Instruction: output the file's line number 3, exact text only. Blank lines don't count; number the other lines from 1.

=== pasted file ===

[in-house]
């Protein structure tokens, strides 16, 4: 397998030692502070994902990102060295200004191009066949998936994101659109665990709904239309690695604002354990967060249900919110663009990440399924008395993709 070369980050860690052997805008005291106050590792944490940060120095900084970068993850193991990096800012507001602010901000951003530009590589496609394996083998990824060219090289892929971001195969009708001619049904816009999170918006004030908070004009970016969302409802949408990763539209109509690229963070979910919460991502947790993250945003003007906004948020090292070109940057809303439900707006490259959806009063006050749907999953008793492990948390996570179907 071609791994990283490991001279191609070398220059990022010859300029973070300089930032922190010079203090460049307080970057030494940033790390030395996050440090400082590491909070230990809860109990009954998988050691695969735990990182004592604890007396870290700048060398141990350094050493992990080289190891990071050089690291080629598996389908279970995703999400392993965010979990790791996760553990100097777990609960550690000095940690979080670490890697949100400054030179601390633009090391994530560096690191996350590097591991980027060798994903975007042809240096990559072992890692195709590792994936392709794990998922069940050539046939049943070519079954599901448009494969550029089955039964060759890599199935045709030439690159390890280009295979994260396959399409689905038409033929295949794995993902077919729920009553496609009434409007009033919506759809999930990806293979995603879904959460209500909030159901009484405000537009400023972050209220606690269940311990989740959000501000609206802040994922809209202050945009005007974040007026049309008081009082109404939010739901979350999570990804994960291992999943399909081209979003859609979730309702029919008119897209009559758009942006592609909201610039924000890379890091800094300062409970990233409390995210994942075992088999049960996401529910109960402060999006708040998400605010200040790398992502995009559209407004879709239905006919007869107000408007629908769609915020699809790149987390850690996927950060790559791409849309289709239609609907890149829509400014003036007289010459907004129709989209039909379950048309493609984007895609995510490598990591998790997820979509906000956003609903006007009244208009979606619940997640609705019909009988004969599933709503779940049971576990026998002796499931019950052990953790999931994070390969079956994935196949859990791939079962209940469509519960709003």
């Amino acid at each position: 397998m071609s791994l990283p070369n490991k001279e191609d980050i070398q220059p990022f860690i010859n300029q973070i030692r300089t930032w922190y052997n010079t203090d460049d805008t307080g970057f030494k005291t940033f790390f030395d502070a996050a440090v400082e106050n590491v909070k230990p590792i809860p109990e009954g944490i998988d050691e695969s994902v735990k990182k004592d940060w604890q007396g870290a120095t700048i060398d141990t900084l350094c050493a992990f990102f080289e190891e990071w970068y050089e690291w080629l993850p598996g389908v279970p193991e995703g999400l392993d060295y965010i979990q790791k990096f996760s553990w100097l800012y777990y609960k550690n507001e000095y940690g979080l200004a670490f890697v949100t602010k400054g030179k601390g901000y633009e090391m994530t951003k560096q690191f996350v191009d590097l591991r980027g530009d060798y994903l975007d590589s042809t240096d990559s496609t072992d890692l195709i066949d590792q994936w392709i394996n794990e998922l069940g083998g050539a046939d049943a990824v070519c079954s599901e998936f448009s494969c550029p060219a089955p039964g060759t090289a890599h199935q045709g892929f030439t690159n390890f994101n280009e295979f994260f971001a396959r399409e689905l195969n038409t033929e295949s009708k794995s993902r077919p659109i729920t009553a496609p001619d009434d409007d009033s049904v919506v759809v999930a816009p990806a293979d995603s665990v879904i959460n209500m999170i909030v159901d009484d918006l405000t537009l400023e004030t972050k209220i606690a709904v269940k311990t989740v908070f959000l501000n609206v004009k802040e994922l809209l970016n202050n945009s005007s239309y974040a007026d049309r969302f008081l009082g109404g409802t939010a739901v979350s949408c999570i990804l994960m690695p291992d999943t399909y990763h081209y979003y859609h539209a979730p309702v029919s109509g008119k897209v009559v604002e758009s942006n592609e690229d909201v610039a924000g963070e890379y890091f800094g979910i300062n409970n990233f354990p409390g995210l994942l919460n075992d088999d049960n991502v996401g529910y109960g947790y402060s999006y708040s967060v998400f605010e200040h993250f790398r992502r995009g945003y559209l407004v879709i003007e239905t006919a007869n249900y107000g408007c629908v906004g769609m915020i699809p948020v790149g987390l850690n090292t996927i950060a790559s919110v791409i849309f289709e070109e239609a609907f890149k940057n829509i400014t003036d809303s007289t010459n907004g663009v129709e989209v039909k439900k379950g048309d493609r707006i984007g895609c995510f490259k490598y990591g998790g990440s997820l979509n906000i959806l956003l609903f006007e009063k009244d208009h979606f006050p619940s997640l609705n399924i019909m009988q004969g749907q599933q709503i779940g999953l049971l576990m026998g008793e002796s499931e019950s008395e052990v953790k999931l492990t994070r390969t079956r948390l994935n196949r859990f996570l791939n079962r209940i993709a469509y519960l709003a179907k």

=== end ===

């Amino acid at each position: 397998m071609s791994l990283p070369n490991k001279e191609d980050i070398q220059p990022f860690i010859n300029q973070i030692r300089t930032w922190y052997n010079t203090d460049d805008t307080g970057f030494k005291t940033f790390f030395d502070a996050a440090v400082e106050n590491v909070k230990p590792i809860p109990e009954g944490i998988d050691e695969s994902v735990k990182k004592d940060w604890q007396g870290a120095t700048i060398d141990t900084l350094c050493a992990f990102f080289e190891e990071w970068y050089e690291w080629l993850p598996g389908v279970p193991e995703g999400l392993d060295y965010i979990q790791k990096f996760s553990w100097l800012y777990y609960k550690n507001e000095y940690g979080l200004a670490f890697v949100t602010k400054g030179k601390g901000y633009e090391m994530t951003k560096q690191f996350v191009d590097l591991r980027g530009d060798y994903l975007d590589s042809t240096d990559s496609t072992d890692l195709i066949d590792q994936w392709i394996n794990e998922l069940g083998g050539a046939d049943a990824v070519c079954s599901e998936f448009s494969c550029p060219a089955p039964g060759t090289a890599h199935q045709g892929f030439t690159n390890f994101n280009e295979f994260f971001a396959r399409e689905l195969n038409t033929e295949s009708k794995s993902r077919p659109i729920t009553a496609p001619d009434d409007d009033s049904v919506v759809v999930a816009p990806a293979d995603s665990v879904i959460n209500m999170i909030v159901d009484d918006l405000t537009l400023e004030t972050k209220i606690a709904v269940k311990t989740v908070f959000l501000n609206v004009k802040e994922l809209l970016n202050n945009s005007s239309y974040a007026d049309r969302f008081l009082g109404g409802t939010a739901v979350s949408c999570i990804l994960m690695p291992d999943t399909y990763h081209y979003y859609h539209a979730p309702v029919s109509g008119k897209v009559v604002e758009s942006n592609e690229d909201v610039a924000g963070e890379y890091f800094g979910i300062n409970n990233f354990p409390g995210l994942l919460n075992d088999d049960n991502v996401g529910y109960g947790y402060s999006y708040s967060v998400f605010e200040h993250f790398r992502r995009g945003y559209l407004v879709i003007e239905t006919a007869n249900y107000g408007c629908v906004g769609m915020i699809p948020v790149g987390l850690n090292t996927i950060a790559s919110v791409i849309f289709e070109e239609a609907f890149k940057n829509i400014t003036d809303s007289t010459n907004g663009v129709e989209v039909k439900k379950g048309d493609r707006i984007g895609c995510f490259k490598y990591g998790g990440s997820l979509n906000i959806l956003l609903f006007e009063k009244d208009h979606f006050p619940s997640l609705n399924i019909m009988q004969g749907q599933q709503i779940g999953l049971l576990m026998g008793e002796s499931e019950s008395e052990v953790k999931l492990t994070r390969t079956r948390l994935n196949r859990f996570l791939n079962r209940i993709a469509y519960l709003a179907k």